Commitment to promoting healthy behaviour and community-based health interventions to assist the most vulnerable are at the core of ARCHI 2010's long-term support. "This conference is taking place at the right moment to help National Societies in Africa look at new strategies," says conference coordinator Richard Hunlédé.

"The Ouagadougou declaration will be a response from the African community to Strategy 2010."

The plan of action will include an African food security strategy. "The message is the impact Red Cross Red Crescent activity can have in dealing with food security," adds Hunlédé. "Supplying food and water to the most vulnerable, the provision of seed, capacity building in terms of disaster preparedness - all these come under food security and the Red Cross Red Crescent can make the difference."

Imperial visit

Their Majesties the Emperor and Empress of Japan visited ICRC headquarters on 22 May. They were greeted by the institution's president, Jakob Kellenberger, an ICRC delegation and representatives of the International Federation. The ICRC president took the opportunity to thank the Emperor and Empress, their family and the people of Japan for their support to the ICRC's humanitarian activities. Georges-André Cuendet, president of the Empress Shôken Fund, expressed the fund's gratitude for the five million yen donated by the Emperor and Empress to mark their visit. The fund was created in 1912 to promote relief activities in peacetime. Since then it has been financed by donations from the imperial family, the Japanese government, the Japanese Red Cross and the Japanese people.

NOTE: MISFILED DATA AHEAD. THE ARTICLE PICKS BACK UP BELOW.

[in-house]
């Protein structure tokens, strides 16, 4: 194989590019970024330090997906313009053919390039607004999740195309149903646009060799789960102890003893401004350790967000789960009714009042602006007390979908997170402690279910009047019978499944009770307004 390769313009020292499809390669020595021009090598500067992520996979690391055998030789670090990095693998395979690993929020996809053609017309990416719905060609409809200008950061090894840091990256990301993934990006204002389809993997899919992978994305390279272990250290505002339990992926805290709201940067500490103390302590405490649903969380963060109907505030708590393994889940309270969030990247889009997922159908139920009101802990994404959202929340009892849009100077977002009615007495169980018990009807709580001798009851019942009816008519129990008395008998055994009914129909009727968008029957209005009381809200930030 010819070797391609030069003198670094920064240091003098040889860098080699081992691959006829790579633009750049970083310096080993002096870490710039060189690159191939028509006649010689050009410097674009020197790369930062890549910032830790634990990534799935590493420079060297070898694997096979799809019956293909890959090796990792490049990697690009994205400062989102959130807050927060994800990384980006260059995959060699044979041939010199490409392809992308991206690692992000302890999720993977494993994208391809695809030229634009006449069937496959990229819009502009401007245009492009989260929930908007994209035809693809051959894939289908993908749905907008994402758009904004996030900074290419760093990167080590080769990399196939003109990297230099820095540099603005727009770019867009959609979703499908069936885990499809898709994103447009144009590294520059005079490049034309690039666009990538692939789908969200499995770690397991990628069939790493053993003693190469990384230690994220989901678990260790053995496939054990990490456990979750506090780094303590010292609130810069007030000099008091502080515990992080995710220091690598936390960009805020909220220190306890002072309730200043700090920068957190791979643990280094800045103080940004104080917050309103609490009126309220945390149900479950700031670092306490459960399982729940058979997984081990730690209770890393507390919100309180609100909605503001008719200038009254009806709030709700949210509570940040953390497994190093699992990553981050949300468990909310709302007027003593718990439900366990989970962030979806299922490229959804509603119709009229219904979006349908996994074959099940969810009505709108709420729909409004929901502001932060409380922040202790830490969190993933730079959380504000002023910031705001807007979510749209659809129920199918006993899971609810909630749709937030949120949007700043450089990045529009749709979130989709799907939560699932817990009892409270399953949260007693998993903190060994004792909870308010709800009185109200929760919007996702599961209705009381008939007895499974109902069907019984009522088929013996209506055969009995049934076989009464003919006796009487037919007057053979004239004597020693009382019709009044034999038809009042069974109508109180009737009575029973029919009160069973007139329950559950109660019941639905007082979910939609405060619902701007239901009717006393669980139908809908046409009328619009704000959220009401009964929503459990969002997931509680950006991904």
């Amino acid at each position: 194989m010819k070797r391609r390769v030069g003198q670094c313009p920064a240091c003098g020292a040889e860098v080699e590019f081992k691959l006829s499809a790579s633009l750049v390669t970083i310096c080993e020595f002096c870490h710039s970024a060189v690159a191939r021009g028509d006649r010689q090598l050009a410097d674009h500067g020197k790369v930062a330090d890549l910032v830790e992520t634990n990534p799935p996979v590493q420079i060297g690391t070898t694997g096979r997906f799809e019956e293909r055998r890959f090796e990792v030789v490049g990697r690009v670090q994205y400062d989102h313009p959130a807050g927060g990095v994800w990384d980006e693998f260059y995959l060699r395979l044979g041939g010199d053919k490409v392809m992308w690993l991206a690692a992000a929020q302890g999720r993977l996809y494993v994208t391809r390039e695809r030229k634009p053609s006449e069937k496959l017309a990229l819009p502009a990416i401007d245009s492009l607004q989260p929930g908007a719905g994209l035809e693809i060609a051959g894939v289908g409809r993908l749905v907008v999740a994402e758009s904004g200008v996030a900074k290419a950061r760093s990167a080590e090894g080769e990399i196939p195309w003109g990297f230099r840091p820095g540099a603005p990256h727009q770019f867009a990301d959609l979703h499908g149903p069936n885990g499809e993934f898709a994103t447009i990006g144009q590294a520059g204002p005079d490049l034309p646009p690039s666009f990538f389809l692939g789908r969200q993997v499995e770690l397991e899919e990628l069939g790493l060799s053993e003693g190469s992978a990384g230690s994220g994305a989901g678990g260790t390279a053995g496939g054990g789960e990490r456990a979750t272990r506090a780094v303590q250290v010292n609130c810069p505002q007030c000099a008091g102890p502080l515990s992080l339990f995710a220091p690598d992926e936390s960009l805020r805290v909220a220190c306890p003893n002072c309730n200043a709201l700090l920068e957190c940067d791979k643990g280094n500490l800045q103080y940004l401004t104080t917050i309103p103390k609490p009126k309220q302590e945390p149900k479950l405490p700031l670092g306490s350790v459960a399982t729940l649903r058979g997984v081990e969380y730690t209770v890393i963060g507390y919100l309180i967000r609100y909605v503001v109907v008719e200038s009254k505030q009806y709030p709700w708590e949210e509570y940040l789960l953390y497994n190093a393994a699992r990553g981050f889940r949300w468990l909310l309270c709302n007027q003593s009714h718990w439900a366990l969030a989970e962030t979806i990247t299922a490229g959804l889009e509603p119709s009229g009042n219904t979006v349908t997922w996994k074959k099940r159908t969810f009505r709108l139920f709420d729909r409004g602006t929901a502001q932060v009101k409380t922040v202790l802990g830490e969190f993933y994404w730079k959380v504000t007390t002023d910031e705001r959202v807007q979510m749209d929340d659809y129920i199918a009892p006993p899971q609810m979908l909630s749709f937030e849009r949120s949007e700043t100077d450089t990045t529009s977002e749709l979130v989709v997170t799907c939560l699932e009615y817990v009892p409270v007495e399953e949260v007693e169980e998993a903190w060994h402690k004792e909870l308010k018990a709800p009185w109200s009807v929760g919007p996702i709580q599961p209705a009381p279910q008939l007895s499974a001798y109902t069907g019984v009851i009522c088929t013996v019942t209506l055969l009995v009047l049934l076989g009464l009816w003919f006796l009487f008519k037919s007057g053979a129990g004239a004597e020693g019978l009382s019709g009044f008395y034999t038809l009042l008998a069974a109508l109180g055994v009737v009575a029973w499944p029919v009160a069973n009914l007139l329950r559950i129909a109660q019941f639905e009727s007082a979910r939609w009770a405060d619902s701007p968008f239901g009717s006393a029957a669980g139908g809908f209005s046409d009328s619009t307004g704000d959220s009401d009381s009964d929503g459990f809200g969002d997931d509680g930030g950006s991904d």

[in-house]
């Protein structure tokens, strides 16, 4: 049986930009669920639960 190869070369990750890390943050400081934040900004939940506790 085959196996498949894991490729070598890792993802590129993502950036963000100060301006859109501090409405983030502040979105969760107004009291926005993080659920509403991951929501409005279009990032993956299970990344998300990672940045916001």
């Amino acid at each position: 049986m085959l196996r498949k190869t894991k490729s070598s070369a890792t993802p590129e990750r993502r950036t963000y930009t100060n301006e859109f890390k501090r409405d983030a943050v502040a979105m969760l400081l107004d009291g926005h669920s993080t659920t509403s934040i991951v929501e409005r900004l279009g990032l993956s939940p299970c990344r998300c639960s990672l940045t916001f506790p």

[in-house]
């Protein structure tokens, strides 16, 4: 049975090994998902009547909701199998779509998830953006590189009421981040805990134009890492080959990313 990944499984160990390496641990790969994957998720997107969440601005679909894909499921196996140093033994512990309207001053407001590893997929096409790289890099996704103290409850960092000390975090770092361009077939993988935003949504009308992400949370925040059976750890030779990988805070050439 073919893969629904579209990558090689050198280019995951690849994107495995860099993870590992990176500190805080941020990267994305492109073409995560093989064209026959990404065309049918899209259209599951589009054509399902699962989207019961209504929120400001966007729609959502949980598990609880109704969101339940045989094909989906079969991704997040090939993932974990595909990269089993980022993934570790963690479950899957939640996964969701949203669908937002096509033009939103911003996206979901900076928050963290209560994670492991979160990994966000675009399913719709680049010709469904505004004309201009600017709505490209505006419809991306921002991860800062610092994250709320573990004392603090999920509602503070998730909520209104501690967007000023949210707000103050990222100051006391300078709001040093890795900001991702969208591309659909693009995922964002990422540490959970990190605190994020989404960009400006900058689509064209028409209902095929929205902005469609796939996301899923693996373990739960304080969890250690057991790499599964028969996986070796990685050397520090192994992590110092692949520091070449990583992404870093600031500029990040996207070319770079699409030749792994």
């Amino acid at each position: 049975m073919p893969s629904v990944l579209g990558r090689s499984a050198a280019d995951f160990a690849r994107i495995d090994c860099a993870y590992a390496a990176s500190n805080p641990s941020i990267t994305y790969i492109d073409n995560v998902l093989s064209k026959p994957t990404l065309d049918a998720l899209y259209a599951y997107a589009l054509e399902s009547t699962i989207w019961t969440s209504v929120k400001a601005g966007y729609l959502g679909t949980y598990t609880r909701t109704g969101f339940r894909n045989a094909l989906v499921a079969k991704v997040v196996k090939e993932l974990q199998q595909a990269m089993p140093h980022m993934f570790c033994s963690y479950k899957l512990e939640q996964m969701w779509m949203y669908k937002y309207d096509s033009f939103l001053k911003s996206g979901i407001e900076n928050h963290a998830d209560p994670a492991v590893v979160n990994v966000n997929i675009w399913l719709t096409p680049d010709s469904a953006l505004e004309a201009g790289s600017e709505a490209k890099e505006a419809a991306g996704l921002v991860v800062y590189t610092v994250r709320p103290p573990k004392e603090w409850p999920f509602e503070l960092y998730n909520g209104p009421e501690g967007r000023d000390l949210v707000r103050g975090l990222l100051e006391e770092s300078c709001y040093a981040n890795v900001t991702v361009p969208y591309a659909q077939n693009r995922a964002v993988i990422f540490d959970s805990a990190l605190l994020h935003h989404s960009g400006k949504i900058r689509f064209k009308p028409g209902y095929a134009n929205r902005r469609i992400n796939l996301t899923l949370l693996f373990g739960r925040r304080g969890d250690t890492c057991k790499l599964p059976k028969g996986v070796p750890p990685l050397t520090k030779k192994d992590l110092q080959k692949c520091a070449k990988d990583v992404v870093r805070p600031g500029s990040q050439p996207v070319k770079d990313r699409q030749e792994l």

Violence in Maluku

Thousands of people have fled their homes because of the religious violence pitting Christians against Moslems in the south of the Indonesian province of North Maluku. Tens of thousands are now living in camps that have been set up on the nearby island of Sulawesi and many more are believed to be displaced within the Moluccas themselves. At the beginning of April, an ICRC team consisting of medical staff and relief and logistics specialists opened an office in Ternate, capital of North Maluku. Since May, with the Indonesian Red Cross, they have distributed family parcels containing clothes, essential household items and hygiene products to more than 40,000 displaced people. Medical supplies were also flown by an ICRC-chartered helicopter to various health facilities in Halmahera island in North Maluku.